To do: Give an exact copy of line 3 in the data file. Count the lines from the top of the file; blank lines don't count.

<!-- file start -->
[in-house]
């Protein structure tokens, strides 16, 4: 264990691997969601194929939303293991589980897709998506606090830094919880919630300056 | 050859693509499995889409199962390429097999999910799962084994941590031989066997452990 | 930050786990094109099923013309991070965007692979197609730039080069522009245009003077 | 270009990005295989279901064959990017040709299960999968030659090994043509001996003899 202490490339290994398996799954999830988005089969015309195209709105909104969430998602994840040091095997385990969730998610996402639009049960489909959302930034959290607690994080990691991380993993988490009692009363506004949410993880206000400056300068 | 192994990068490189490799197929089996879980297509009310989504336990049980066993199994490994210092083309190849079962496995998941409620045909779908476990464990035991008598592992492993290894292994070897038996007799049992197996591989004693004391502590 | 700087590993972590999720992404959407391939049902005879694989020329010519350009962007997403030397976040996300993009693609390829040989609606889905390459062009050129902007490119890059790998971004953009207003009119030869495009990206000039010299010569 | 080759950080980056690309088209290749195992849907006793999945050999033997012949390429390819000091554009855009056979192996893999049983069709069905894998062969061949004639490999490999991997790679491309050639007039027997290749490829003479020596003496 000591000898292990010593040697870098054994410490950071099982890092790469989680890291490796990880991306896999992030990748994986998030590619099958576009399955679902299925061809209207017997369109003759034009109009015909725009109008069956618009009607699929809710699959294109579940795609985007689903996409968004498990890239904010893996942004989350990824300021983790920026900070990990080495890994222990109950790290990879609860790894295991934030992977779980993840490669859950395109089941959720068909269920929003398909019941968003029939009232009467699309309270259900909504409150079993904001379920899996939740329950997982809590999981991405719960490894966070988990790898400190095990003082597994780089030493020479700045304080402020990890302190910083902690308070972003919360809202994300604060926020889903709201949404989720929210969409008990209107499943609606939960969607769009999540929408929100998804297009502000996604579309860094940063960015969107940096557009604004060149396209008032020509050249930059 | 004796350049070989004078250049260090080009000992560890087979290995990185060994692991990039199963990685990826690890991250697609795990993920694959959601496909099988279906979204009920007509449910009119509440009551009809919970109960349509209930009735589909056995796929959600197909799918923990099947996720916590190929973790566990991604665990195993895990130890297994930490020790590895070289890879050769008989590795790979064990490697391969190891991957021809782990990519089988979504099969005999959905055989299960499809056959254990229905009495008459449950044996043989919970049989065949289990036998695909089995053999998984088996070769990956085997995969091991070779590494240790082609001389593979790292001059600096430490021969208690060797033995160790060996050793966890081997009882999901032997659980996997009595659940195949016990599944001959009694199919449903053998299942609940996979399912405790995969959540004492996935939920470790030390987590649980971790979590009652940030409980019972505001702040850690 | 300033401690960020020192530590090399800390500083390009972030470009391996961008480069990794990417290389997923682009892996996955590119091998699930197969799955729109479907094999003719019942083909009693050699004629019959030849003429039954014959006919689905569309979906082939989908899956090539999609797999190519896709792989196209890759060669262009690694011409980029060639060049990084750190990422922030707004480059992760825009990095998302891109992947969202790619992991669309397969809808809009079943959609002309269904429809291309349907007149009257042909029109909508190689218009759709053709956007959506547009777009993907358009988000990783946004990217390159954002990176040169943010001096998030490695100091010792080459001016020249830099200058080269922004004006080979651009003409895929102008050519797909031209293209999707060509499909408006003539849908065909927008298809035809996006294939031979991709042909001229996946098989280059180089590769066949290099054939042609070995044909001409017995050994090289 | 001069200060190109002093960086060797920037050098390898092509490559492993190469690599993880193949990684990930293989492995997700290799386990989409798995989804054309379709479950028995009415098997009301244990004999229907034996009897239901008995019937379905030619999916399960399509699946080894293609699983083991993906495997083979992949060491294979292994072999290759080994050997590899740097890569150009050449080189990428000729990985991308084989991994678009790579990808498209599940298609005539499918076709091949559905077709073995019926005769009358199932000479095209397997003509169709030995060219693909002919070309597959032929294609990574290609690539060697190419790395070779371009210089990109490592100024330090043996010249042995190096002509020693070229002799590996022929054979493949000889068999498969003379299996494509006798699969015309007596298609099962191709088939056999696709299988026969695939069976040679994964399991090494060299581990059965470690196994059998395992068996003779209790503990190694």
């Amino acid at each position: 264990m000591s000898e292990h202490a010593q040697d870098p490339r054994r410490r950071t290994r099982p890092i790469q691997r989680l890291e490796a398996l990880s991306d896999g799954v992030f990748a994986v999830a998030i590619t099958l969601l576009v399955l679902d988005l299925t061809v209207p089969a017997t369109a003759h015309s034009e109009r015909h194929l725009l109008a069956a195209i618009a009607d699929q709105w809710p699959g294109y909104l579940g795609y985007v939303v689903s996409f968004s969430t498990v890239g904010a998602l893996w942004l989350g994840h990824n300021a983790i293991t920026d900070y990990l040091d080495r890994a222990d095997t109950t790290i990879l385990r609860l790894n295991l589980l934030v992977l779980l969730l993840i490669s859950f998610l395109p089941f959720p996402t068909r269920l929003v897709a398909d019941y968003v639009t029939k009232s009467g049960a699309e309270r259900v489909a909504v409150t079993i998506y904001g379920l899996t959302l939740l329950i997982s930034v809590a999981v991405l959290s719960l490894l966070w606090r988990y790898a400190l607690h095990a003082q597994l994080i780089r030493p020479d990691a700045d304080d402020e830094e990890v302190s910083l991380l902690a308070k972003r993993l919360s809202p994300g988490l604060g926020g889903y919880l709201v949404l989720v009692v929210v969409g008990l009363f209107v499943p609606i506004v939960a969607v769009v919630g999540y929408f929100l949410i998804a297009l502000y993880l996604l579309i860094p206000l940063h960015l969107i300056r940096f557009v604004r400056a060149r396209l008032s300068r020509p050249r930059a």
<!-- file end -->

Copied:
């Amino acid at each position: 264990m000591s000898e292990h202490a010593q040697d870098p490339r054994r410490r950071t290994r099982p890092i790469q691997r989680l890291e490796a398996l990880s991306d896999g799954v992030f990748a994986v999830a998030i590619t099958l969601l576009v399955l679902d988005l299925t061809v209207p089969a017997t369109a003759h015309s034009e109009r015909h194929l725009l109008a069956a195209i618009a009607d699929q709105w809710p699959g294109y909104l579940g795609y985007v939303v689903s996409f968004s969430t498990v890239g904010a998602l893996w942004l989350g994840h990824n300021a983790i293991t920026d900070y990990l040091d080495r890994a222990d095997t109950t790290i990879l385990r609860l790894n295991l589980l934030v992977l779980l969730l993840i490669s859950f998610l395109p089941f959720p996402t068909r269920l929003v897709a398909d019941y968003v639009t029939k009232s009467g049960a699309e309270r259900v489909a909504v409150t079993i998506y904001g379920l899996t959302l939740l329950i997982s930034v809590a999981v991405l959290s719960l490894l966070w606090r988990y790898a400190l607690h095990a003082q597994l994080i780089r030493p020479d990691a700045d304080d402020e830094e990890v302190s910083l991380l902690a308070k972003r993993l919360s809202p994300g988490l604060g926020g889903y919880l709201v949404l989720v009692v929210v969409g008990l009363f209107v499943p609606i506004v939960a969607v769009v919630g999540y929408f929100l949410i998804a297009l502000y993880l996604l579309i860094p206000l940063h960015l969107i300056r940096f557009v604004r400056a060149r396209l008032s300068r020509p050249r930059a």